Next month SCOTUS will get a chance to put the kabosh on police agencies getting a little too cute with their toys and possibly violating your constitutional rights in the process:
In a move that could have a profound impact on Fourth Amendment law, the Supreme Court has agreed to consider a question that has split the nation’s appeals courts: can the police install and use a GPS tracking device to follow a person’s movements around the clock every day for a month—without a search warrant?
The Supreme Court granted certiorari (pdf) today in United States v. Jones (once known as United States v. Maynard). In this case, FBI agents planted a GPS device on Antoine Jones’ car while it was on private property and tracked the location of the vehicle for a full month without a warrant. Jones challenged the surveillance tactic, arguing that it violated his Fourth Amendment right against unreasonable search and seizure.
You knew this was coming. With the advent of GPS, in devises like lojack, cell phones, On Star, keeping tabs on your vehicle and you is now rudimentary. And by placing a well hidden GPS device on your vehicle, without your knowledge, the cops can track your presence anywhere you drive, sans warrant. So now, you don’t have to be a suspected terrorist, or a drug kingpin, any unsavory types that look like them and criminal activity are simpatico, they get the treatment.
Some obvious questions that SCOTUS will have to look at:
1) If the vehicle is tagged with the GPS device while on private property, isn’t the agent installing the device trespassing? So wouldn’t any info collected from the devise be subject to The Exclusionary Rule?
2) Does stalling such a device constitute a search or seizure? Is using the device a search or seizure? How about long term use, is that a search or seizure?
3) If it is not deemed a search, are there any other privacy issues involved?
4) If a warrant is necessary, how unconstitutional are “open ended” warrants, those not limiting a time frame for it’s use?
5) If the GPS device was installed to track a specific individual and someone else uses that car and subsequent criminal activity occurred, would the GPS evidence be admissible?
I am linking a BAY Area article on the case because here there was two specific cases independent of Jones but with GPS implications that would on their own make them eligible for SCOTUS determination.
Earlier this year, evidence from a tracking device installed without a warrant on a car belonging to Yusuf Bey IV, the former leader
of Oakland’s Your Black Muslin Bakery, helped convict him and another man in the 2007 murder of journalist Chauncey Bailey. Bey IV’s lawyer argued that the tracking data was obtained illegally, but a judge ruled otherwise.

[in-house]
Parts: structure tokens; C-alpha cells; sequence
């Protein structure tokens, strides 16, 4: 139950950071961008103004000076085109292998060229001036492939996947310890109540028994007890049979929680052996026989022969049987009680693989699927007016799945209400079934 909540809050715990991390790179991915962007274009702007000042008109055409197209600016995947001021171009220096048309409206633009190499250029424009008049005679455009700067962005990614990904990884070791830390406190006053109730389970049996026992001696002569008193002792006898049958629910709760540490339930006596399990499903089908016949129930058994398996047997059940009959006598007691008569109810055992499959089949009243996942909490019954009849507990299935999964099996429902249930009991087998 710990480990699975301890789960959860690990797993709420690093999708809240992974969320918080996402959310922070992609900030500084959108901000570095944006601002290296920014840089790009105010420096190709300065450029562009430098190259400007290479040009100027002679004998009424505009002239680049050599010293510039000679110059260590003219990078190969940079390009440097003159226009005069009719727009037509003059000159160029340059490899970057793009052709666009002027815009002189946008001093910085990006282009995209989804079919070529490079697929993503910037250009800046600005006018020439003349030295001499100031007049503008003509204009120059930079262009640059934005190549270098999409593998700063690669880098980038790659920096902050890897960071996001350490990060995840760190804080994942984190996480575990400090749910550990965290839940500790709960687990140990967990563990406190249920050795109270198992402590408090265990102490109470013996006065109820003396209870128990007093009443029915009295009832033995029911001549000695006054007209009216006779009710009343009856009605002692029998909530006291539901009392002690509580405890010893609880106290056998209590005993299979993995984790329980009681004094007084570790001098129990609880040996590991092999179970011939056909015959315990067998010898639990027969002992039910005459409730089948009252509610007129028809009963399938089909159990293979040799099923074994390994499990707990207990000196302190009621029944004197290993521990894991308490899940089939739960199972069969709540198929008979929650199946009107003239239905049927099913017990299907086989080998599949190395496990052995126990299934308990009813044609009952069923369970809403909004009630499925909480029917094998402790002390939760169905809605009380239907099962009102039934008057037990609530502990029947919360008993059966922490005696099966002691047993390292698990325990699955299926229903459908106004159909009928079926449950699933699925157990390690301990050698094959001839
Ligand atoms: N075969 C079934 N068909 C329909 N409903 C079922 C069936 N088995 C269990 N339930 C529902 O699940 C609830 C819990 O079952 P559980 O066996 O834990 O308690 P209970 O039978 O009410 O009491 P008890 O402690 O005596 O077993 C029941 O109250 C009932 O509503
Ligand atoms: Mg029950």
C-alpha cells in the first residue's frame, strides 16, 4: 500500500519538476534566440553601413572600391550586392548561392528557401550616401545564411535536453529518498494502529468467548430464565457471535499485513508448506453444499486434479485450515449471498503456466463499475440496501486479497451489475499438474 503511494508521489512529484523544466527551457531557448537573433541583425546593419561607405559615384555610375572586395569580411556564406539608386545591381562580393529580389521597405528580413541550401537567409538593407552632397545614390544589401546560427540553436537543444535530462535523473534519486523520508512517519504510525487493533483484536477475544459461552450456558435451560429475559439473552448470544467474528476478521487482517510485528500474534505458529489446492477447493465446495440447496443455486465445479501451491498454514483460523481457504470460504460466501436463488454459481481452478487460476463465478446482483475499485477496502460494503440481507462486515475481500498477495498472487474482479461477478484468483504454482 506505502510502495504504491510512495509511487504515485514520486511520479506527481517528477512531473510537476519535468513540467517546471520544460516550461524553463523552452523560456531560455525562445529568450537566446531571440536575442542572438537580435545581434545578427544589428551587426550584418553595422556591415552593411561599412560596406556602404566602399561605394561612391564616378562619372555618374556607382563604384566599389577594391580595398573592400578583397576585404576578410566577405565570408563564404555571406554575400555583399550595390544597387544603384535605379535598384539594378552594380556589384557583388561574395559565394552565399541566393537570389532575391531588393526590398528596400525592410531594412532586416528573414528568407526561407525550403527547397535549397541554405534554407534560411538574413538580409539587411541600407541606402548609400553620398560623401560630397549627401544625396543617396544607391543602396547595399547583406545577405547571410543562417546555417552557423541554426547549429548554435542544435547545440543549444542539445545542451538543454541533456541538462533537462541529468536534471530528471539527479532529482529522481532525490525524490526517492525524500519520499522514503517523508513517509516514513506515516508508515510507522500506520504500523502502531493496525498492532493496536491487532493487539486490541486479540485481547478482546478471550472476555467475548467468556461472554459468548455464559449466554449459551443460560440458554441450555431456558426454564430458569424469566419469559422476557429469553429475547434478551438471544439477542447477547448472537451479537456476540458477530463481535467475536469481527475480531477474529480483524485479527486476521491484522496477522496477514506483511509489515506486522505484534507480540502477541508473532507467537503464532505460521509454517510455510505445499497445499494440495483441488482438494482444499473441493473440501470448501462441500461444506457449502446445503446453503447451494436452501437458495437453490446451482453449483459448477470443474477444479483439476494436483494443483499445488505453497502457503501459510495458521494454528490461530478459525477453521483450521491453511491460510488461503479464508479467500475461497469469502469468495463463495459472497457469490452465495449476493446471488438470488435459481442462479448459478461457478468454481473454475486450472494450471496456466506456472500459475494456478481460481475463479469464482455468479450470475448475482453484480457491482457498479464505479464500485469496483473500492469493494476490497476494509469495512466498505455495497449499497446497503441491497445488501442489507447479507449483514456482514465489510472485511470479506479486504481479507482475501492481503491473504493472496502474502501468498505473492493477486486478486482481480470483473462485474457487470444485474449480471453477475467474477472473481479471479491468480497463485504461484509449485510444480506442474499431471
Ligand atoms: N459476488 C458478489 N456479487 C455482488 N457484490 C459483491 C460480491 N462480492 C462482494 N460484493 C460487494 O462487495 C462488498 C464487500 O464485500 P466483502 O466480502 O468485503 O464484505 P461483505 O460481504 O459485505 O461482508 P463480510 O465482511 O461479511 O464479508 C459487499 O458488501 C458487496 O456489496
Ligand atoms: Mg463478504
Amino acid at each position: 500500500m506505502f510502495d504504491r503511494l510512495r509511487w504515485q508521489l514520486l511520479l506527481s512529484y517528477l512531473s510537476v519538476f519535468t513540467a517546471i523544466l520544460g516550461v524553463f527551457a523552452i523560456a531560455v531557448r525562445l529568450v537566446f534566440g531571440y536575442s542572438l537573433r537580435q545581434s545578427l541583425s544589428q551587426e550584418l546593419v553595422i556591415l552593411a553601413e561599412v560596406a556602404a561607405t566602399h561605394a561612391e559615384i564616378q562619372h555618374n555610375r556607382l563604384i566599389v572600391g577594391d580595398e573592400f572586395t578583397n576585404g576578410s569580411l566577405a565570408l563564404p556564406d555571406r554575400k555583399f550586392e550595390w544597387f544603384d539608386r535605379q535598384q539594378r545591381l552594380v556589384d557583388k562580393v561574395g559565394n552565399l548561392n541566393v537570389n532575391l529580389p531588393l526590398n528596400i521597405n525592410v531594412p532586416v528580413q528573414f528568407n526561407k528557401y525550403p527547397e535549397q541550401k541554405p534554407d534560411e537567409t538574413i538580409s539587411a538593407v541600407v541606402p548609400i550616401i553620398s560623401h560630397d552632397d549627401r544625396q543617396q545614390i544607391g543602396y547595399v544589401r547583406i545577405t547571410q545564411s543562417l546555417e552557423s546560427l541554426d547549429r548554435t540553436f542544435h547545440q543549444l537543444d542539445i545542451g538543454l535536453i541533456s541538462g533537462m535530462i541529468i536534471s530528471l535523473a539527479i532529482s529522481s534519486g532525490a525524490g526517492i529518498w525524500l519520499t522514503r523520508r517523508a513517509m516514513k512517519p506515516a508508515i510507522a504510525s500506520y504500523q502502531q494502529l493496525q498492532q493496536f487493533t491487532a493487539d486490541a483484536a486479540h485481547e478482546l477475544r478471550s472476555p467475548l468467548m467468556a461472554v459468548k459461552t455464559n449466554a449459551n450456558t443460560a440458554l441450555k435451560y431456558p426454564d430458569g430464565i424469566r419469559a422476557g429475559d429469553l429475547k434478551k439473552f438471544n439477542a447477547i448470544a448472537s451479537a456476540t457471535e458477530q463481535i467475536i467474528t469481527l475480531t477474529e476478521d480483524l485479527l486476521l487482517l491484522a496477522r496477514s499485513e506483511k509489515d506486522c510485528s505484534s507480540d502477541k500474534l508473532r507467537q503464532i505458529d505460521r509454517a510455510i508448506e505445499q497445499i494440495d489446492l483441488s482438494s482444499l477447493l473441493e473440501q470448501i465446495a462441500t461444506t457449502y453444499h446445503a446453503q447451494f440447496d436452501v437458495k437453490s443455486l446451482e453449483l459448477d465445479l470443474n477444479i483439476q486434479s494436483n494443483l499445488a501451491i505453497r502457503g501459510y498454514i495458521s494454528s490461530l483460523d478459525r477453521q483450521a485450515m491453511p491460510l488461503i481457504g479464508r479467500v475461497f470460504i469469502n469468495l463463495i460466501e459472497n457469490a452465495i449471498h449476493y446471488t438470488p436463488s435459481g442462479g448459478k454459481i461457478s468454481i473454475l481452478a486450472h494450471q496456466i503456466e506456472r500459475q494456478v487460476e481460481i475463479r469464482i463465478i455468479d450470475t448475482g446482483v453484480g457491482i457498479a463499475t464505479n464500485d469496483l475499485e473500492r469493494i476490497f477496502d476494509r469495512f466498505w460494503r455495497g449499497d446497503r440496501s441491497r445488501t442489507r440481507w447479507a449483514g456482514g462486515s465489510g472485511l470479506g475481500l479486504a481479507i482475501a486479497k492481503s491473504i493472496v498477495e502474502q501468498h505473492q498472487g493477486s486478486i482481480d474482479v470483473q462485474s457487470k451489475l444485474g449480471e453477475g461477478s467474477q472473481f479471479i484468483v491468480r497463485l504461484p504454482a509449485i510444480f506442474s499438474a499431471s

If the Supreme Court rules that installing a tracker without a warrant violates the Fourth Amendment protection against unfair searches and seizures, the convictions of Bey IV and his co-defendant Antoine Mackey could be thrown out and a new trial ordered in the Bailey case, legal experts said. Two other murder convictions against Bey IV and one against Mackey would not be affected.
Last year, Yasir Afifi, an Egyptian-American student at Mission College in San Jose, filed suit after he found a GPS device on his car after taking it in for a routine oil change.
The Council on American Islamic Relations earlier this year sued the government on behalf of Afifi, arguing that his Fourth Amendment rights were violated and describing the tracker as “acting as an illegal trespasser.” Afifi, 20, who was born in the United States, said he has never done anything to attract attention of law enforcement.
The FBI placed it on Afifi’s car without a warrant as part of an investigation about which it has refused to provide details.
Police use the “expectation of privacy” exception to justify the use of GPS in tracking suspects, that while on city streets in public venues, suspects have no expectations of privacy and the use of GPS would be analogous to the cops tailing the suspect in an unmarked car. The problem with this rational is that the cops could only follow you where that expectation is applicable, but where it is not, private property, the tail would be terminated especially if that private property is secured. The GPS device knows no limitations and would continue it’s work, even in areas where it’s very application would be outside of legal scope.
The Jones case is interesting because here the police did get a warrant for the device, but the warrant expired before the device was installed. Using the GPS device, the police were able to gather evidence for a drug conviction. Defense council argued that the evidence was inadmissible due to an expired warrant and the people argued that it did not matter becasue a warrant really was not necessary to begin with.
It is interesting to me that most landmark police cases ( and this will qualify) are the result of the police basically being lazy in the administration of their duties. Extending the Jones warrant would have been almost effortless, yet it was circumnavigated for expediency sake. Miranda, Mapp, cases involving Castle violations, warrants-with the proper probable cause attached- are simple to obtain, yet avoiding that extra step has proved disastrous (and costly) to many police agencies.
I see no problem with police using whatever technological devices available in the performance of their duties, with the clear proviso that all must pass the constitutional test. I would expect the use of willy nilly GPS devices slapped on anyone for any reason without a sufficient foundation of a legal warrant to be unconstitutional and a clear violation of the Fourth Amendment. And the implications of Big Brother being able to track anyone anywhere is chilling.